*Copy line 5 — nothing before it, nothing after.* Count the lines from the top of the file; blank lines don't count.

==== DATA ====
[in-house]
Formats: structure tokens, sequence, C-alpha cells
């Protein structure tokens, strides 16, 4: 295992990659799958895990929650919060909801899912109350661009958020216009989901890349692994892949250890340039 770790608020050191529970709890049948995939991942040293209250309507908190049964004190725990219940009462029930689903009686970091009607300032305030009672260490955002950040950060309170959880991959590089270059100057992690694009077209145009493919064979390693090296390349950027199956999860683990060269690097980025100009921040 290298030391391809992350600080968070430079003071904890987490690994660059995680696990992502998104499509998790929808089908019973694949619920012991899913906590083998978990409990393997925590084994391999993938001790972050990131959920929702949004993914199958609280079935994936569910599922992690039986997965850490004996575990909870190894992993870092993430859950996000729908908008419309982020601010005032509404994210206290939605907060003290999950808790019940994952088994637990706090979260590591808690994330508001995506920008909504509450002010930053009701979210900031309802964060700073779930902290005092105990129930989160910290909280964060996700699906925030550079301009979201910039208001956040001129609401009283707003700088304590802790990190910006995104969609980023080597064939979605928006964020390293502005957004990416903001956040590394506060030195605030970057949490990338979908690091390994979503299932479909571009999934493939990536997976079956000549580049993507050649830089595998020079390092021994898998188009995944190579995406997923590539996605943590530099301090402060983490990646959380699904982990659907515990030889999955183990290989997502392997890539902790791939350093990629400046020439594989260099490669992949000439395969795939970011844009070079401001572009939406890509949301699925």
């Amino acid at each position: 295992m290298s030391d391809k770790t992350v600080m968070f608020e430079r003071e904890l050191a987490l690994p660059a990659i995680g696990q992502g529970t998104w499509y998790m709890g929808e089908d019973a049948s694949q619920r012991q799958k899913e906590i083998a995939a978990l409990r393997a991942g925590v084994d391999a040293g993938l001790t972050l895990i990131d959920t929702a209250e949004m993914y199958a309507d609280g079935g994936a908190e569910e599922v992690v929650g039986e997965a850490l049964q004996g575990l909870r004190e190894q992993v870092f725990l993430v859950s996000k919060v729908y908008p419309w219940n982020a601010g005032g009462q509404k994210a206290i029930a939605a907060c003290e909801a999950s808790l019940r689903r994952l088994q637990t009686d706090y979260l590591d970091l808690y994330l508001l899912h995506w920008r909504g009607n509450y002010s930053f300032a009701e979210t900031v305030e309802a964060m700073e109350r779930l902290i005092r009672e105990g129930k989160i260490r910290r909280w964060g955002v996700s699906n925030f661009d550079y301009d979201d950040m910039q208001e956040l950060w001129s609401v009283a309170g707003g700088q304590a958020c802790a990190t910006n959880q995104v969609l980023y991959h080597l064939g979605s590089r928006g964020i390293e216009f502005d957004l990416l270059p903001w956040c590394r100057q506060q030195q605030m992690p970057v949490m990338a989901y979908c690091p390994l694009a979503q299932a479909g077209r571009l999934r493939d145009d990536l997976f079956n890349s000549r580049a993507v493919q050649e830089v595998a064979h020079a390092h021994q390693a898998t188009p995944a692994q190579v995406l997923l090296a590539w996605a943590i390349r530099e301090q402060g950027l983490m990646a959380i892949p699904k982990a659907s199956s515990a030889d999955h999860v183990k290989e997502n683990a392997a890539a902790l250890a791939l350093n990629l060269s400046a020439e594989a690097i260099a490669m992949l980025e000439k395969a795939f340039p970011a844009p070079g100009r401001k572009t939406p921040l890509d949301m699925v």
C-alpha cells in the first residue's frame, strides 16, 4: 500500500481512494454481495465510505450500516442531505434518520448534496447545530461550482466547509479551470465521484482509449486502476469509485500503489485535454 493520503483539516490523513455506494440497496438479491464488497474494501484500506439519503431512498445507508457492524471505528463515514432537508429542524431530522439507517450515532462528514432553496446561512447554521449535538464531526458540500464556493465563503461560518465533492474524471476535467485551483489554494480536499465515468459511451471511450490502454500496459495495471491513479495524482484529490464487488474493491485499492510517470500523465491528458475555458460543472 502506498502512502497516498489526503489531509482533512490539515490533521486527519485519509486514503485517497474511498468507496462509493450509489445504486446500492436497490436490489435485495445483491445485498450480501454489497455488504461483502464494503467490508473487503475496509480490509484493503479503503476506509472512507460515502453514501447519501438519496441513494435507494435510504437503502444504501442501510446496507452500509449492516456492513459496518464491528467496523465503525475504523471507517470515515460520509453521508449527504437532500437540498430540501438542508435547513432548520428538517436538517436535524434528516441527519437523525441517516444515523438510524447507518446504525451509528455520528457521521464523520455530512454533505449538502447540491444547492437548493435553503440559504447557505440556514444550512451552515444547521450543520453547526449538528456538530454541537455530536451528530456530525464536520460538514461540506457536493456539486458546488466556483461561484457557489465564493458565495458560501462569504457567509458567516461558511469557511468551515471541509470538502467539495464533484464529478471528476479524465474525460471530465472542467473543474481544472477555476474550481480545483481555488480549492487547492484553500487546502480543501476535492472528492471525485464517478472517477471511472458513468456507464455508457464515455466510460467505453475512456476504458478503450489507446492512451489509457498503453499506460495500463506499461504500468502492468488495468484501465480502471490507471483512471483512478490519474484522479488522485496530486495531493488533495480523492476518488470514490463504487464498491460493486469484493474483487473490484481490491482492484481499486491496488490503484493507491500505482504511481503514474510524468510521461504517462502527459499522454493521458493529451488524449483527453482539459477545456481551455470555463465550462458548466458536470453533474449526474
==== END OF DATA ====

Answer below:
C-alpha cells in the first residue's frame, strides 16, 4: 500500500481512494454481495465510505450500516442531505434518520448534496447545530461550482466547509479551470465521484482509449486502476469509485500503489485535454 493520503483539516490523513455506494440497496438479491464488497474494501484500506439519503431512498445507508457492524471505528463515514432537508429542524431530522439507517450515532462528514432553496446561512447554521449535538464531526458540500464556493465563503461560518465533492474524471476535467485551483489554494480536499465515468459511451471511450490502454500496459495495471491513479495524482484529490464487488474493491485499492510517470500523465491528458475555458460543472 502506498502512502497516498489526503489531509482533512490539515490533521486527519485519509486514503485517497474511498468507496462509493450509489445504486446500492436497490436490489435485495445483491445485498450480501454489497455488504461483502464494503467490508473487503475496509480490509484493503479503503476506509472512507460515502453514501447519501438519496441513494435507494435510504437503502444504501442501510446496507452500509449492516456492513459496518464491528467496523465503525475504523471507517470515515460520509453521508449527504437532500437540498430540501438542508435547513432548520428538517436538517436535524434528516441527519437523525441517516444515523438510524447507518446504525451509528455520528457521521464523520455530512454533505449538502447540491444547492437548493435553503440559504447557505440556514444550512451552515444547521450543520453547526449538528456538530454541537455530536451528530456530525464536520460538514461540506457536493456539486458546488466556483461561484457557489465564493458565495458560501462569504457567509458567516461558511469557511468551515471541509470538502467539495464533484464529478471528476479524465474525460471530465472542467473543474481544472477555476474550481480545483481555488480549492487547492484553500487546502480543501476535492472528492471525485464517478472517477471511472458513468456507464455508457464515455466510460467505453475512456476504458478503450489507446492512451489509457498503453499506460495500463506499461504500468502492468488495468484501465480502471490507471483512471483512478490519474484522479488522485496530486495531493488533495480523492476518488470514490463504487464498491460493486469484493474483487473490484481490491482492484481499486491496488490503484493507491500505482504511481503514474510524468510521461504517462502527459499522454493521458493529451488524449483527453482539459477545456481551455470555463465550462458548466458536470453533474449526474